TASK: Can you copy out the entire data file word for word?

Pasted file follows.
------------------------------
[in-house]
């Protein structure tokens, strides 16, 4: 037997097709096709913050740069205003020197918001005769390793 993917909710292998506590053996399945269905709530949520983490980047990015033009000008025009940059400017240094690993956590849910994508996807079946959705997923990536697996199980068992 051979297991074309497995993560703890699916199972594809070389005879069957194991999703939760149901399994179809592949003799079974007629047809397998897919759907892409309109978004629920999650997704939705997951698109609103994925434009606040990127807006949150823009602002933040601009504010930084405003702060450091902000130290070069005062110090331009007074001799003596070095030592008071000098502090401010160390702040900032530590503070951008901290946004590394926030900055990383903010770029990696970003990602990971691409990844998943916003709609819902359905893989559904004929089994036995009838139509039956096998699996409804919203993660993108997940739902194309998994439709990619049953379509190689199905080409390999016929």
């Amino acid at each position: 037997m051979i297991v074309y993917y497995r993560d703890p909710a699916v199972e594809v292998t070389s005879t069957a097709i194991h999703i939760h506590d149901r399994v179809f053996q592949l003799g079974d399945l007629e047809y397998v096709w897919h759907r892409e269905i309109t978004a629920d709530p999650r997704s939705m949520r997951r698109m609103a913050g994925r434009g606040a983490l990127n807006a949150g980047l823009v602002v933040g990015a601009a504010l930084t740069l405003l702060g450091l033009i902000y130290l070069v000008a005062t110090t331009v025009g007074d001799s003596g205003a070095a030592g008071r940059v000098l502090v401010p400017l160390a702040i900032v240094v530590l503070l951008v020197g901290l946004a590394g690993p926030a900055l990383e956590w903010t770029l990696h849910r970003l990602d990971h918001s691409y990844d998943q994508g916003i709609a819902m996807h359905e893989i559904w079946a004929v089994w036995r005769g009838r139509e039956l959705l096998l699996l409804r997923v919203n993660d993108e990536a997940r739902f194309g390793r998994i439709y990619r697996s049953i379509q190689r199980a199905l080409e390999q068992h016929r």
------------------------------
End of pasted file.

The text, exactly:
[in-house]
């Protein structure tokens, strides 16, 4: 037997097709096709913050740069205003020197918001005769390793 993917909710292998506590053996399945269905709530949520983490980047990015033009000008025009940059400017240094690993956590849910994508996807079946959705997923990536697996199980068992 051979297991074309497995993560703890699916199972594809070389005879069957194991999703939760149901399994179809592949003799079974007629047809397998897919759907892409309109978004629920999650997704939705997951698109609103994925434009606040990127807006949150823009602002933040601009504010930084405003702060450091902000130290070069005062110090331009007074001799003596070095030592008071000098502090401010160390702040900032530590503070951008901290946004590394926030900055990383903010770029990696970003990602990971691409990844998943916003709609819902359905893989559904004929089994036995009838139509039956096998699996409804919203993660993108997940739902194309998994439709990619049953379509190689199905080409390999016929």
């Amino acid at each position: 037997m051979i297991v074309y993917y497995r993560d703890p909710a699916v199972e594809v292998t070389s005879t069957a097709i194991h999703i939760h506590d149901r399994v179809f053996q592949l003799g079974d399945l007629e047809y397998v096709w897919h759907r892409e269905i309109t978004a629920d709530p999650r997704s939705m949520r997951r698109m609103a913050g994925r434009g606040a983490l990127n807006a949150g980047l823009v602002v933040g990015a601009a504010l930084t740069l405003l702060g450091l033009i902000y130290l070069v000008a005062t110090t331009v025009g007074d001799s003596g205003a070095a030592g008071r940059v000098l502090v401010p400017l160390a702040i900032v240094v530590l503070l951008v020197g901290l946004a590394g690993p926030a900055l990383e956590w903010t770029l990696h849910r970003l990602d990971h918001s691409y990844d998943q994508g916003i709609a819902m996807h359905e893989i559904w079946a004929v089994w036995r005769g009838r139509e039956l959705l096998l699996l409804r997923v919203n993660d993108e990536a997940r739902f194309g390793r998994i439709y990619r697996s049953i379509q190689r199980a199905l080409e390999q068992h016929r």